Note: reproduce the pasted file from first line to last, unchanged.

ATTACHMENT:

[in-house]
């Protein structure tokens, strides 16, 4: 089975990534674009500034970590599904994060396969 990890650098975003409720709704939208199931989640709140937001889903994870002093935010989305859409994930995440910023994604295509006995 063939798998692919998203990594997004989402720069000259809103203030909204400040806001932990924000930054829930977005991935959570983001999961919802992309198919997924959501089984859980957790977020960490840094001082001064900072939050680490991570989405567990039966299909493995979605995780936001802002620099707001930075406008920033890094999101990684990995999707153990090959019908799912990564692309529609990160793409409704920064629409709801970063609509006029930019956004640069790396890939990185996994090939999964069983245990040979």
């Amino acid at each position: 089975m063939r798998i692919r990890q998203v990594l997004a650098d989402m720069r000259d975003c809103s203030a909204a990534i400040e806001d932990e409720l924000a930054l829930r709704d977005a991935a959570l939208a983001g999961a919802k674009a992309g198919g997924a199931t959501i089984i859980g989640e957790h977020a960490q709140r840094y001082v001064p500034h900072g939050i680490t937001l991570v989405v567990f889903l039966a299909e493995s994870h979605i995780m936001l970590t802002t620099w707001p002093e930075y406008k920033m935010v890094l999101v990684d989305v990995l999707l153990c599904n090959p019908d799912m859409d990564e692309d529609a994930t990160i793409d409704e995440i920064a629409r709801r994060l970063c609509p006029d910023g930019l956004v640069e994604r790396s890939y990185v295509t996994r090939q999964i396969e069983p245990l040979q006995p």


[in-house]
């Protein structure tokens, strides 16, 4: 089975990534674009500034970590599904994060396969 990890650098975003409720709704939208199931989640709140937001889903994870002093935010989305859409994930995440910023994604295509006995 063939798998692919998203990594997004989402720069000259809103203030909204400040806001932990924000930054829930977005991935959570983001999961919802992309198919997924959501089984859980957790977020960490840094001082001064900072939050680490991570989405567990039966299909493995979605995780936001802002620099707001930075406008920033890094999101990684990995999707153990090959019908799912990564692309529609990160793409409704920064629409709801970063609509006029930019956004640069790396890939990185996994090939999964069983245990040979």
């Amino acid at each position: 089975m063939r798998i692919r990890q998203v990594l997004a650098d989402m720069r000259d975003c809103s203030a909204a990534i400040e806001d932990e409720l924000a930054l829930r709704d977005a991935a959570l939208a983001g999961a919802k674009a992309g198919g997924a199931t959501i089984i859980g989640e957790h977020a960490q709140r840094y001082v001064p500034h900072g939050i680490t937001l991570v989405v567990f889903l039966a299909e493995s994870h979605i995780m936001l970590t802002t620099w707001p002093e930075y406008k920033m935010v890094l999101v990684d989305v990995l999707l153990c599904n090959p019908d799912m859409d990564e692309d529609a994930t990160i793409d409704e995440i920064a629409r709801r994060l970063c609509p006029d910023g930019l956004v640069e994604r790396s890939y990185v295509t996994r090939q999964i396969e069983p245990l040979q006995p």